“T.J.,” the woman says. She opens the door wide so we can really hear her and the dog shoots out like a bullet from a gun, sniffing me aggressively but thankfully deciding that I’m no threat. “The missing person. The man whose trail went cold in the Maldives. Do you remember? His name was Owen Sparks.”

  Recognition dawns on his face and they look at me as if I’m a ghost. “Are you the guy who built the shack?” he asks.


  “But you’re not Bones.”

  I shake my head. “No.” There’s no need for me to ask them what they mean. To ask them who Bones is.

  Because I know.

  • • •

  They invite me into their home, curiosity overriding their mistrust. I understand their hesitation, but I look harmless enough. I’m wearing jeans and a long-sleeve button-down shirt, purchased a few days ago. My hair is a little long, but it’s clean. I even shaved, and that doesn’t happen all that often.

  Anna holds the door open, shifting the baby to her other hip. When T.J. makes his way across the threshold the two older kids shout, “Daddy!” and jump into his arms, squealing and trying to climb him while he gives each of them a hug. He sets the kids down, leans over, and kisses Anna.

  “You okay?” he asks.

  She nods and smiles and then he drops another kiss on the baby’s head.

  I follow behind. “How old are your kids?” I ask.

  “The twins will turn two in June,” Anna says. “Josie, Mick. Can you say hello?”

  My smile falters when she says Mick, but thankfully neither of them notices the change in my expression. The kids act shy and don’t want to say hello, but they mumble a greeting and then hide behind their parents.

  “And this is Piper,” Anna adds, ruffling what little hair the baby has. “She’s seven months old and crawling everywhere. She’ll be walking soon enough and then I’ll really have my work cut out for me.”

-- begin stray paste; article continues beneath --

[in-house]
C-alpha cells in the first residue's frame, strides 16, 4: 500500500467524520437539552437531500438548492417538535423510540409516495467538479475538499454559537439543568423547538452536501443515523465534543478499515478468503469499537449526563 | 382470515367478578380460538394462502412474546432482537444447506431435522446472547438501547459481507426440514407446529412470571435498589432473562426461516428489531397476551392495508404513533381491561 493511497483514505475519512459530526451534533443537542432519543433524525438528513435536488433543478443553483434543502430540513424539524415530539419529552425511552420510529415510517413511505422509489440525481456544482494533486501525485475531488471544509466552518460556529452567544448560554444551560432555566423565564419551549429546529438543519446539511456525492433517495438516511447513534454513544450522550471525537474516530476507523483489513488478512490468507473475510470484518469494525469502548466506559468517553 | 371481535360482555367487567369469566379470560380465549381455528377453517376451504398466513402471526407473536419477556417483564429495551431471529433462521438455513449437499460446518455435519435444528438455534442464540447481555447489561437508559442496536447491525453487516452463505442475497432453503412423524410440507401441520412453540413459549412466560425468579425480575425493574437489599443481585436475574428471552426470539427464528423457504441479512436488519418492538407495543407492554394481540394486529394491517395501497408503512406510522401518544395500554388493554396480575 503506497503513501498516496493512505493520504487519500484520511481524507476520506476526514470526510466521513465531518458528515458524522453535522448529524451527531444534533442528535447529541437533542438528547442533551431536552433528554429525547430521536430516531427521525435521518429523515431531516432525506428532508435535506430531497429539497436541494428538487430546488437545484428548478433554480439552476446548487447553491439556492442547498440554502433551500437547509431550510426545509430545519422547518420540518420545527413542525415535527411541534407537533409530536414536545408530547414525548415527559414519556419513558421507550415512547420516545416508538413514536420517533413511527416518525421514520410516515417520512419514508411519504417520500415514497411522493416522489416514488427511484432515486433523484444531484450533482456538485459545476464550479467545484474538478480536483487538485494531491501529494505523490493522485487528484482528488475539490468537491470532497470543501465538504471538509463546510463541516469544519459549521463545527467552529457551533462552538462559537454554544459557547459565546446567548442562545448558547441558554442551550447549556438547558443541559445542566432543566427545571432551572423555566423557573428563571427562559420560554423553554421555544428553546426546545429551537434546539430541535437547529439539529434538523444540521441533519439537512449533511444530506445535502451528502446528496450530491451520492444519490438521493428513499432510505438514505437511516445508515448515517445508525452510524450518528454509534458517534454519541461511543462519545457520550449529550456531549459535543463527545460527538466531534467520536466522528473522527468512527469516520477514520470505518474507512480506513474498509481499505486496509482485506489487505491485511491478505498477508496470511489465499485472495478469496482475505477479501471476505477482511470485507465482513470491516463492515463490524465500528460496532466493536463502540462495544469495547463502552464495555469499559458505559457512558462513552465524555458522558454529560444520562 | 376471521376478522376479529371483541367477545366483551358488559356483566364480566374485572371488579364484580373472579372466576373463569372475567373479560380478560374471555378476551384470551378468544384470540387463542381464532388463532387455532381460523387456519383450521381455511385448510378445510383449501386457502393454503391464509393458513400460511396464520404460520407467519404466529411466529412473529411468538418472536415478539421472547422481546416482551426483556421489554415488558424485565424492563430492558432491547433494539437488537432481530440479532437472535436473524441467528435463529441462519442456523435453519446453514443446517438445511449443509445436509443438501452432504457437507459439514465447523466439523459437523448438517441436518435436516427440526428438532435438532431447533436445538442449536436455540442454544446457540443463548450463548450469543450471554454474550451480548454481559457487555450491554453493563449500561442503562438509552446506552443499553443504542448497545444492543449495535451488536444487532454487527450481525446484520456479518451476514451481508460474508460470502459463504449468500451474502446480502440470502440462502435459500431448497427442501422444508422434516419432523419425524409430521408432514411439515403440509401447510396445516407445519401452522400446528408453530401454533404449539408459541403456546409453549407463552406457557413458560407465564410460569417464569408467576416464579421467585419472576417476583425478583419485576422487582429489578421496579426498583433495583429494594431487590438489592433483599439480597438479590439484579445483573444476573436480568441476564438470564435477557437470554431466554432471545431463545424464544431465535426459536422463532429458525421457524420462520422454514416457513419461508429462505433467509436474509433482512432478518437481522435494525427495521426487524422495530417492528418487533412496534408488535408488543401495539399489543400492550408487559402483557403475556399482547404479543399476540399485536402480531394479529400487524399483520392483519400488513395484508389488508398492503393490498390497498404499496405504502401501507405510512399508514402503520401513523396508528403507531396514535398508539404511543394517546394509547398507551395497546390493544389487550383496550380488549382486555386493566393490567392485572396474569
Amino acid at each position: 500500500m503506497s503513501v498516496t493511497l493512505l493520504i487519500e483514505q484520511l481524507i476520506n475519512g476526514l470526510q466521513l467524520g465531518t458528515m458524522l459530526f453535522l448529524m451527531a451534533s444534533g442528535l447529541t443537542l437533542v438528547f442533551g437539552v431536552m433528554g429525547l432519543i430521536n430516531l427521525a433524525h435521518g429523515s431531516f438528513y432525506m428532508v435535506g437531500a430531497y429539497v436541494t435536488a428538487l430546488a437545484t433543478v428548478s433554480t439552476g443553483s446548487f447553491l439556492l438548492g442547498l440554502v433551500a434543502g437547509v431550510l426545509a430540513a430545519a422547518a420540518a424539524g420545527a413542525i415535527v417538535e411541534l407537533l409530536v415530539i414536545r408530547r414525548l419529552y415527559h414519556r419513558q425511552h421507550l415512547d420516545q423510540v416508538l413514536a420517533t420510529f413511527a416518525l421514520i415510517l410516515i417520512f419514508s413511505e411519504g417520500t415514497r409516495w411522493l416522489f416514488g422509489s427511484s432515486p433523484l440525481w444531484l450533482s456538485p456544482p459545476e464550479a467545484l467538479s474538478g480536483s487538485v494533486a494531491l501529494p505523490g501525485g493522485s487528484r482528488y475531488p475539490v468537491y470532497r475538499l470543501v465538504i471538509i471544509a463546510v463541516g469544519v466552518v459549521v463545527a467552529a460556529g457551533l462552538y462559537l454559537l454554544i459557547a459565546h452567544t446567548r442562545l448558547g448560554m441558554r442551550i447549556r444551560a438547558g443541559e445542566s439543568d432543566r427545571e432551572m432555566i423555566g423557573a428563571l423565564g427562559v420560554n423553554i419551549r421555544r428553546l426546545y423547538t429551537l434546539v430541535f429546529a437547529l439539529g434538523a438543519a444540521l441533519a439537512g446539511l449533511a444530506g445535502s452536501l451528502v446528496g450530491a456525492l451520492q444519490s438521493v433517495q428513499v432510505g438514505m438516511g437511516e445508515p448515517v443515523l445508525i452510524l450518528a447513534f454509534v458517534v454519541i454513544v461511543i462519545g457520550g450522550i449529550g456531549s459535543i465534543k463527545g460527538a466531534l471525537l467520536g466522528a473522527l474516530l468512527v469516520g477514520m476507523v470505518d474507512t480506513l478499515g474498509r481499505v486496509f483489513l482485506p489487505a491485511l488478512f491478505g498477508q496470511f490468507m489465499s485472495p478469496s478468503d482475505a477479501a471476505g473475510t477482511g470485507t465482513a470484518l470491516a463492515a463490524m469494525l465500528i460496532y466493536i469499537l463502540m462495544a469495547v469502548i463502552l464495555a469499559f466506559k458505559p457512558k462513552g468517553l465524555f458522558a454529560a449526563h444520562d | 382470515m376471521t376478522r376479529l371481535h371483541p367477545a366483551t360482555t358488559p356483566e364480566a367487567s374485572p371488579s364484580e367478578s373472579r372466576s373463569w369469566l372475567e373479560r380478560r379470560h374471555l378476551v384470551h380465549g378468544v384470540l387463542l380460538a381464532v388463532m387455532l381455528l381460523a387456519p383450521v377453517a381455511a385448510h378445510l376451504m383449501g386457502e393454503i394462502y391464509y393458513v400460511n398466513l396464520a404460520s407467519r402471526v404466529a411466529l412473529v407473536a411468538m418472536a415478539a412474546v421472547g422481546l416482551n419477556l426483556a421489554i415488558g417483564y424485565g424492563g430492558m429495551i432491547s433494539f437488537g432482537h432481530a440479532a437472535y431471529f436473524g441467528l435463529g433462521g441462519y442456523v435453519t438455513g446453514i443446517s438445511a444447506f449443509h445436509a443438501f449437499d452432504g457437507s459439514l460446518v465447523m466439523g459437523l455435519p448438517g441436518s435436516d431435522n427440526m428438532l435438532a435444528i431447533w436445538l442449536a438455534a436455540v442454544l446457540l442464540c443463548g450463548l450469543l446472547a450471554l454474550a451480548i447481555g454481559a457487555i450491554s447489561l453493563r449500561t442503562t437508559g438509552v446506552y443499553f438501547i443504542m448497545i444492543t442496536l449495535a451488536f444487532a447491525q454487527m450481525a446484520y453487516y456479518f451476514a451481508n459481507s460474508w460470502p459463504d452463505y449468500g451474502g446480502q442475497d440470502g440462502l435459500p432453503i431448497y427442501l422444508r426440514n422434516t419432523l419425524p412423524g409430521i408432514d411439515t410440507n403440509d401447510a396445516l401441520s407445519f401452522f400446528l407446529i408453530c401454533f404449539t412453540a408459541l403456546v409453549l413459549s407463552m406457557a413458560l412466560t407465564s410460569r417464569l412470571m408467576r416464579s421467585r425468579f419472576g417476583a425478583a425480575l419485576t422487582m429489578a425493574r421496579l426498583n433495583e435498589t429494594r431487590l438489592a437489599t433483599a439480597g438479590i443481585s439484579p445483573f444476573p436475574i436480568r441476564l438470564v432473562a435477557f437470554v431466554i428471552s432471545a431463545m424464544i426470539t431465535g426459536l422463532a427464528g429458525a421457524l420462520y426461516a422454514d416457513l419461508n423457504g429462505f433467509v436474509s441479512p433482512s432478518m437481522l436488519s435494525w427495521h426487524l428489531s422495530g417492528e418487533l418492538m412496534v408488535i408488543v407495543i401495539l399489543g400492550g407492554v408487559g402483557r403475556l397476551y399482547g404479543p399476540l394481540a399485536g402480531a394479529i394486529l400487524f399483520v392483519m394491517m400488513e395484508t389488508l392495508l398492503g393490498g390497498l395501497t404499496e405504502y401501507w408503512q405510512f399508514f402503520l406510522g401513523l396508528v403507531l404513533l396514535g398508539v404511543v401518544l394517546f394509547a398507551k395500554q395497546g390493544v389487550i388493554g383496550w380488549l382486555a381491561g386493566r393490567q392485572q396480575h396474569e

“How did you find us?” T.J. asks, shrugging out of his jacket.

  “Internet.” It took some searching to come up with their home address, but I’m pretty good at locating people when I put my mind to it. I don’t tell them how long I’ve been offline or that their names popped up immediately when I typed Maldives into the Google search box. I was looking for something else entirely, and what I found instead affected me so greatly that it took a week before I was able to read through it all.

  And a little longer than that before I could work up the courage to come here.

  “Come on in,” T.J. says. I follow him from the entryway into the kitchen. “Can I get you something to drink?” he asks.

  “No thanks.”

  “Are you sure?” Anna asks. “We’ve got Coke, juice, iced tea, beer, bottled water.”

  “No, really. I’m okay.”

  “Let me know if you change your mind,” she says. The smile she gives me lights up her whole face. She’s beaut
iful in that kind of natural way, and you can’t help but notice her eyes, big and blue. I can see why he was so taken with her. She crosses the kitchen to check something that’s bubbling on the stove, and I look at my watch. It’s almost six thirty. I shouldn’t have come so late in the day, so close to dinnertime. They probably have their hands full.

  T.J. drops into a chair at the kitchen table and Anna hands him the baby. The kitchen smells good, like garlic bread, and when a timer goes off Anna pulls a pan of it out of the oven. The older kids run in and out of the room, but Anna sidesteps them, and the toys that are scattered around the floor, with ease.

  “Slow down, Mick,” T.J. says when the little boy crashes into the table. “Are you all right?”

  Mick nods, seemingly unfazed.

  “Go play with Josie in the living room, okay? Dinner will be ready soon.”

  “’Kay,” he says.

  There’s a lot of noise and chaos, not unlike the way it is in my village. The place I call home is overrun with kids, most of them barefoot. All of them vying for attention.

  T.J. straps the baby into a high chair and drains the pasta while Anna tosses a salad and pulls plates out of the cupboard. They call for the kids to get washed up and T.J. sets the table. They work well together, efficiently and without complaint. My own sister and her husband used to argue about whose turn it was to pick up the phone and order pizza, and I once watched them flip a coin to see who had to change their son’s dirty diaper. I haven’t seen my sister in years, and while I hate not being a part of my nephew’s life, I’m ashamed to admit that I don’t really miss her.